Legendary surfer Eddie Aikau’s family asked a state judge to help stop a company from declaring the right to make a movie about his life, according to a story published by Court House News:
Edward Ryon Makuahanai Aikau (1946-1978), a Maui-born big wave surfer, was lost at sea before his 32nd birthday, trying to save fellow crew members with his longboard when a Polynesian voyaging canoe capsized in stormy weather off the Big Island.
He was the first lifeguard at Waimea Bay, on Oahu’s North Shore, where an exclusive surfing competition, “The Quicksilver In Memory of Eddie Aikau” is held in his name. “The Eddie” is invitation-only and held only when waves reach heights of 40 feet or more, measured by Hawaiian standards, which measures the front face of the wave, not the back. The last competition was in 2009.
Eddie’s surviving siblings Myra, Solomon, and Clyde Aikau sued Your Half Pictures and Your Half Entities aka Your Half Media Group, of Glendale, Calif., in Hawaii’s First Circuit Court.
The Aikaus claim Your Half is falsely claiming publicity rights to Eddie Aikau’s life story, deterring other film companies from making such a movie.
The Aikaus, who say they already held all trade and service marks to the use of Eddie’s name, formed Aikau Family LLC in 2010 to reserve publicity rights to his name.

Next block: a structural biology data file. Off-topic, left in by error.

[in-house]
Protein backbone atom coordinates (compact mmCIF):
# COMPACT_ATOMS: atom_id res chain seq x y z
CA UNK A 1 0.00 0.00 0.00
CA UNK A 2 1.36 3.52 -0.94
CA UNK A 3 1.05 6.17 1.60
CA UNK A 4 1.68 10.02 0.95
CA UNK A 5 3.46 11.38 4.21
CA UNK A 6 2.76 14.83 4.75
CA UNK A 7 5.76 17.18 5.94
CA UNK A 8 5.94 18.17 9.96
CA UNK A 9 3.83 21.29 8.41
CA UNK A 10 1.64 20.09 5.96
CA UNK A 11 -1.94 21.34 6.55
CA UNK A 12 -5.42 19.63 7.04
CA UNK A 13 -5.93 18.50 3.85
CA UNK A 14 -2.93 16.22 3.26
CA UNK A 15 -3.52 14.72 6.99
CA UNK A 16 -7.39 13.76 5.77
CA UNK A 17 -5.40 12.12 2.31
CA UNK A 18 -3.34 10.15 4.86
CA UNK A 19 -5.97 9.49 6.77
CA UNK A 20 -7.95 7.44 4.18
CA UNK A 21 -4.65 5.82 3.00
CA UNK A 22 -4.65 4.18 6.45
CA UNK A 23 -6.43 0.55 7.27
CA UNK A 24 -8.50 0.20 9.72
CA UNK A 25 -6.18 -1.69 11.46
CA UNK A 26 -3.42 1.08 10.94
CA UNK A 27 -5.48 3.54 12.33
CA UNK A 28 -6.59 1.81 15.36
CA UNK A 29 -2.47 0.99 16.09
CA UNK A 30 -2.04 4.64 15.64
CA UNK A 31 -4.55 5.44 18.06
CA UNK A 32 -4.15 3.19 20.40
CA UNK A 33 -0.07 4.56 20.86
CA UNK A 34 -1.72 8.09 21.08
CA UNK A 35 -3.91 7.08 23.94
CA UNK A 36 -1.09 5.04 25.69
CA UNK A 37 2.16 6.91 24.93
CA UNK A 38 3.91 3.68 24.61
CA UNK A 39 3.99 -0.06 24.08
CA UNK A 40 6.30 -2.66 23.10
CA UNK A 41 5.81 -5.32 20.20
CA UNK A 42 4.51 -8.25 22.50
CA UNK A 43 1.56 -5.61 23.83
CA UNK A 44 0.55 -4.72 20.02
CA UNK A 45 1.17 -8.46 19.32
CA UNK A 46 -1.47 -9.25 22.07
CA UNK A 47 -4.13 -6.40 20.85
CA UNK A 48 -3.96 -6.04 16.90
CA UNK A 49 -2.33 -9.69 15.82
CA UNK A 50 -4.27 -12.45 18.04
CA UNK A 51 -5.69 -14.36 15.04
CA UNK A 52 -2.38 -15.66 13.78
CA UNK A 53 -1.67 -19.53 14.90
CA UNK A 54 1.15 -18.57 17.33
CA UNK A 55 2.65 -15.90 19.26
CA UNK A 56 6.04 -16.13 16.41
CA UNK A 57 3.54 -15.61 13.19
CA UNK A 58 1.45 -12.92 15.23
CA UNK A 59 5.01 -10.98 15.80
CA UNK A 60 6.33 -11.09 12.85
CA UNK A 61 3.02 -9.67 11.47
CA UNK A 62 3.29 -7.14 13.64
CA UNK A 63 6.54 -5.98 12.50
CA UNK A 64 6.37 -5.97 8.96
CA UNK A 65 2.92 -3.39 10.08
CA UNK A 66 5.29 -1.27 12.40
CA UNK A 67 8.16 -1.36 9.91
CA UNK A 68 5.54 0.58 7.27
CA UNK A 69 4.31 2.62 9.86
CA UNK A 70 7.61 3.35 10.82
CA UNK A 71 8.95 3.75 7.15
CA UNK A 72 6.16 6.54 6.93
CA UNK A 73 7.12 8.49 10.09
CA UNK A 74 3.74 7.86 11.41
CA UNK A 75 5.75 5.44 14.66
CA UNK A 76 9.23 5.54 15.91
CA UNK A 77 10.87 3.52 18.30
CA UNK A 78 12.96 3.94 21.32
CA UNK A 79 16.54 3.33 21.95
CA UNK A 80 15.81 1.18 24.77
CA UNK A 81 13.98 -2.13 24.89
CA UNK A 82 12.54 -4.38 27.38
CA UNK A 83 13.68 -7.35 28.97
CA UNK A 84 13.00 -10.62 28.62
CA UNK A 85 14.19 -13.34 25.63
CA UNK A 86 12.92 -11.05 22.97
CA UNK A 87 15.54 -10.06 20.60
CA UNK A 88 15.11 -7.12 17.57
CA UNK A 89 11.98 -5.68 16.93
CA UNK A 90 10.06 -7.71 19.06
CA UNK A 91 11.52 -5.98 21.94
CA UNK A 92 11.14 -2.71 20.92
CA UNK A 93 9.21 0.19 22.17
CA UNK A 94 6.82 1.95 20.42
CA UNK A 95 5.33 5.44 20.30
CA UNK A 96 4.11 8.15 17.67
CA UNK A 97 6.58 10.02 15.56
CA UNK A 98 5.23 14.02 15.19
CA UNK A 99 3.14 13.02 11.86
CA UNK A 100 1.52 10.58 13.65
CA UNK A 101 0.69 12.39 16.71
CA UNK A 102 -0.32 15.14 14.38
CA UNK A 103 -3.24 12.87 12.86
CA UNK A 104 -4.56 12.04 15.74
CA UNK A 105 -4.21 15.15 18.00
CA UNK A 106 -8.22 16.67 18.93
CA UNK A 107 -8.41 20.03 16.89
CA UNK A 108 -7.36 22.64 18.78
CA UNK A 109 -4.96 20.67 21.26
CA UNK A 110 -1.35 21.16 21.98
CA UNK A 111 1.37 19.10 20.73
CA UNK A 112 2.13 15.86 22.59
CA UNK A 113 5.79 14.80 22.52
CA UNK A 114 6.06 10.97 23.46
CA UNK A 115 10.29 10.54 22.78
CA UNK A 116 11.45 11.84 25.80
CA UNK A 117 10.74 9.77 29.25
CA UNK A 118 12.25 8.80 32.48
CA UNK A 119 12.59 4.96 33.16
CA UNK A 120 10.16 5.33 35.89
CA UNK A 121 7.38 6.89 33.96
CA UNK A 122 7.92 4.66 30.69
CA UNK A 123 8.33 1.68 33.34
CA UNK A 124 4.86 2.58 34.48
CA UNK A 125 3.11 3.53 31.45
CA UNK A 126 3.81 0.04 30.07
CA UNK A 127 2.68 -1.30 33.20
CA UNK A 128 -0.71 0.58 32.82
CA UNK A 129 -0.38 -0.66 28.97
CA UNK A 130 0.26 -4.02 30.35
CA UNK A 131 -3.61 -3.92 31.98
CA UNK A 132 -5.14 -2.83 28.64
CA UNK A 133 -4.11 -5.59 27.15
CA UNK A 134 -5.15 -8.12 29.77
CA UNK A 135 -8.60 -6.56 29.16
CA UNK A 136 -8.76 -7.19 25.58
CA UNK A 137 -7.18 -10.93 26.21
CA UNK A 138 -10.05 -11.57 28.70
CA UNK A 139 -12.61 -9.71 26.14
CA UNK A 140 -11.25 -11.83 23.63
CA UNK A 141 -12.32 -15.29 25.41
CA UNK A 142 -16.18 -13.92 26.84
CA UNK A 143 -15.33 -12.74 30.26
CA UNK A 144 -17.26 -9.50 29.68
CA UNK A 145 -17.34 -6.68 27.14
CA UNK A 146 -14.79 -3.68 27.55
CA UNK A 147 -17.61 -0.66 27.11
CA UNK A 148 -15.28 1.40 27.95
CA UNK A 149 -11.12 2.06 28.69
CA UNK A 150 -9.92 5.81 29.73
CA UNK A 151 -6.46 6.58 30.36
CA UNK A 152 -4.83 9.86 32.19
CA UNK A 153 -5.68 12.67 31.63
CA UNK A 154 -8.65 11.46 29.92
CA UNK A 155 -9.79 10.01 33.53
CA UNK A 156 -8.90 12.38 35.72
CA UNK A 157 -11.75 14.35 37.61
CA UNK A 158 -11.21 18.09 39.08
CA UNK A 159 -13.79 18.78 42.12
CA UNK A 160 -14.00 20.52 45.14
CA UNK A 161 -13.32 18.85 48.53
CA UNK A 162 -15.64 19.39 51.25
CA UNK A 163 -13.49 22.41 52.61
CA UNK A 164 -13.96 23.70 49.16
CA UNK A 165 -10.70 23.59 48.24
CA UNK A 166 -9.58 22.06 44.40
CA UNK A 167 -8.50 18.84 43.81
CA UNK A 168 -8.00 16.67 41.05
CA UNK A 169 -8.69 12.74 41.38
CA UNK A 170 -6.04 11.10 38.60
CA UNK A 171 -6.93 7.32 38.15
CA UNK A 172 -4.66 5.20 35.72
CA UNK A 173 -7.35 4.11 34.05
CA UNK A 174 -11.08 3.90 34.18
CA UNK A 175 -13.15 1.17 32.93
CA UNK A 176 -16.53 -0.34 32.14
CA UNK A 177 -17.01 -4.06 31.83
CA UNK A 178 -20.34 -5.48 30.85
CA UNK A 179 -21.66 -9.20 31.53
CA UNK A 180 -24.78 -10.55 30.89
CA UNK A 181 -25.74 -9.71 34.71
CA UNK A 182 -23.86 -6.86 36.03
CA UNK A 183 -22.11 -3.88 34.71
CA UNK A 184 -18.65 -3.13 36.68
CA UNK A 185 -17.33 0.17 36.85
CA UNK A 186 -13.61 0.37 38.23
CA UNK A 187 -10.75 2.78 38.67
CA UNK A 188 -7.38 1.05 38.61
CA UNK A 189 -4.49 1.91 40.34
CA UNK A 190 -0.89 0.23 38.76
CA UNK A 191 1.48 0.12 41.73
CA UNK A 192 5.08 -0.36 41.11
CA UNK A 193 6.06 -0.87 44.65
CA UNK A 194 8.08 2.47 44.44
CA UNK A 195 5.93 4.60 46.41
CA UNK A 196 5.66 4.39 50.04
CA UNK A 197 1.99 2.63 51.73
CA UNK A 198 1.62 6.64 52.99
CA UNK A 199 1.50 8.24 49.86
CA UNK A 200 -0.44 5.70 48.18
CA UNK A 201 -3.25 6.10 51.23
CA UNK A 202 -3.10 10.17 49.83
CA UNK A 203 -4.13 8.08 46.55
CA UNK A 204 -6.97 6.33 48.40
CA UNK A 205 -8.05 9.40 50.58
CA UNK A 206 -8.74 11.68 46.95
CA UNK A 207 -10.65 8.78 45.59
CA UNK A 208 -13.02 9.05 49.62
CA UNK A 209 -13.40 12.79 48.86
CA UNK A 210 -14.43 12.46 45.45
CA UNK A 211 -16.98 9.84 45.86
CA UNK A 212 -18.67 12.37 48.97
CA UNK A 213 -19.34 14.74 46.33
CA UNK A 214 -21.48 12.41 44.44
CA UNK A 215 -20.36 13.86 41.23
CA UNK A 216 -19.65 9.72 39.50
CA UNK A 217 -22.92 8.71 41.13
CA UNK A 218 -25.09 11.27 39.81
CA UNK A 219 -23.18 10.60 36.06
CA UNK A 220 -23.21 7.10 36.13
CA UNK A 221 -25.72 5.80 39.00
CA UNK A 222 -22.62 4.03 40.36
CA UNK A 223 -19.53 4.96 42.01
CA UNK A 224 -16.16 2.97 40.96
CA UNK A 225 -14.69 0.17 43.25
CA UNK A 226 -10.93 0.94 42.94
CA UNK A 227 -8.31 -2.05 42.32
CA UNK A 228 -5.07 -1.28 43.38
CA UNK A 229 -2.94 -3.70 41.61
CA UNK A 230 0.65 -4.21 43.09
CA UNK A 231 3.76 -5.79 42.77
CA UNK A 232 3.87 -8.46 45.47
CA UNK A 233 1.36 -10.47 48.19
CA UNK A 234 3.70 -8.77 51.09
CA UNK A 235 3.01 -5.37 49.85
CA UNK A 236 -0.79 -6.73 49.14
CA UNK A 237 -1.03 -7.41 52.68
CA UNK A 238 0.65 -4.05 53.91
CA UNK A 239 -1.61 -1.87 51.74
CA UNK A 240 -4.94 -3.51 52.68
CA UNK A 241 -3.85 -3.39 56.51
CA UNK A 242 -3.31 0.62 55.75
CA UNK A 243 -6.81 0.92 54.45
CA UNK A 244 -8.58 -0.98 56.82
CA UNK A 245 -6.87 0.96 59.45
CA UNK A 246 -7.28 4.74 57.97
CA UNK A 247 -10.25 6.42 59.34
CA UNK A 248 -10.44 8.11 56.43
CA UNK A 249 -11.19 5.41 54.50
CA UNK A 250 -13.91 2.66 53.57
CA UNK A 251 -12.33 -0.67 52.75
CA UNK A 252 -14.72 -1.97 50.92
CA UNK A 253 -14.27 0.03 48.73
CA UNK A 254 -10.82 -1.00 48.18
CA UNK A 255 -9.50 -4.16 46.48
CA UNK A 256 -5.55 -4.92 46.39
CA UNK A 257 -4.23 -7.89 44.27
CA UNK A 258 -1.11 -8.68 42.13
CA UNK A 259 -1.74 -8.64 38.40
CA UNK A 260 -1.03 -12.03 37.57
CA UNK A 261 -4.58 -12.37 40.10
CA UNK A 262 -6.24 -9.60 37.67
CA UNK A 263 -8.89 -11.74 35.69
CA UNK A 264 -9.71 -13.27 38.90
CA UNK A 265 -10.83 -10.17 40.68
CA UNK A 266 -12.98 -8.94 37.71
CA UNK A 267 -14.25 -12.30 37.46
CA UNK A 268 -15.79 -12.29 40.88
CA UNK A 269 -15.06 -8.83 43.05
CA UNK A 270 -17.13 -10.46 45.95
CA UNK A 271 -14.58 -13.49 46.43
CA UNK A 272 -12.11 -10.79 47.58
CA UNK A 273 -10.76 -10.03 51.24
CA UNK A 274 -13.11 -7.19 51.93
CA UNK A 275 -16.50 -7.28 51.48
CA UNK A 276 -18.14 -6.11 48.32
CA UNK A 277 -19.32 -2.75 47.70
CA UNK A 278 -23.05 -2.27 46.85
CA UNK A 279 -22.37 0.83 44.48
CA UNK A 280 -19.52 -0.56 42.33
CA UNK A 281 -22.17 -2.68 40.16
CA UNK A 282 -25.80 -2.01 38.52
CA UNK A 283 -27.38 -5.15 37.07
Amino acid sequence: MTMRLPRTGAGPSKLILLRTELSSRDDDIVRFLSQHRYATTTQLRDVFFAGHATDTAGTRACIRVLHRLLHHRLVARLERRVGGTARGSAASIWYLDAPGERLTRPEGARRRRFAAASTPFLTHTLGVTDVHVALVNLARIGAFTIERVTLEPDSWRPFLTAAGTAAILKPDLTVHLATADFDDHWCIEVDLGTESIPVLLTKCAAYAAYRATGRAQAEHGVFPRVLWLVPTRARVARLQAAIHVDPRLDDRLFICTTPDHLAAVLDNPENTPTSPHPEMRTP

According to the complaint, in 2004 and without advice of counsel, the plaintiffs executed an agreement giving Your Half Pictures an 18-month option “to use plaintiffs Myra, Solomon and Clyde Aikau’s ‘names, likeness, personal history, etc. as needed, in conjunction with a feature film based upon a book by entitled, ‘Eddie Would Go,’ by Stuart Holmes Coleman.”
The phrase refers to surfers’ saying “Eddie Would Go,” when enormous waves deter most surfers.
The Aikaus claim that Your Half “failed to discharge its obligations under the letter agreement,” by, among other things, “failing to make a significant payment to the Eddie Aikau Foundation … failing to demonstrate to plaintiffs any type of progress toward film production over the period of 18 month, making material and repeated misrepresentations to plaintiffs, and failing to demonstrate good faith in its communications and conduct toward plaintiffs.”
The Aikaus say that in December 2005, they repudiated Your Half’s attempt to exercise an option, and informed it by letter that Your Half had breached its obligations.
But the Aikaus say Your Half continue to make “representations to plaintiffs, and to others, that defendants hold rights from plaintiffs to the life story of Eddie Aikau.”
The Aikaus seek declaratory and injunctive relief and treble damages for tortious interference with prospective economic advantage, unfair and deceptive trade, unfair competition and infringement of publicity rights.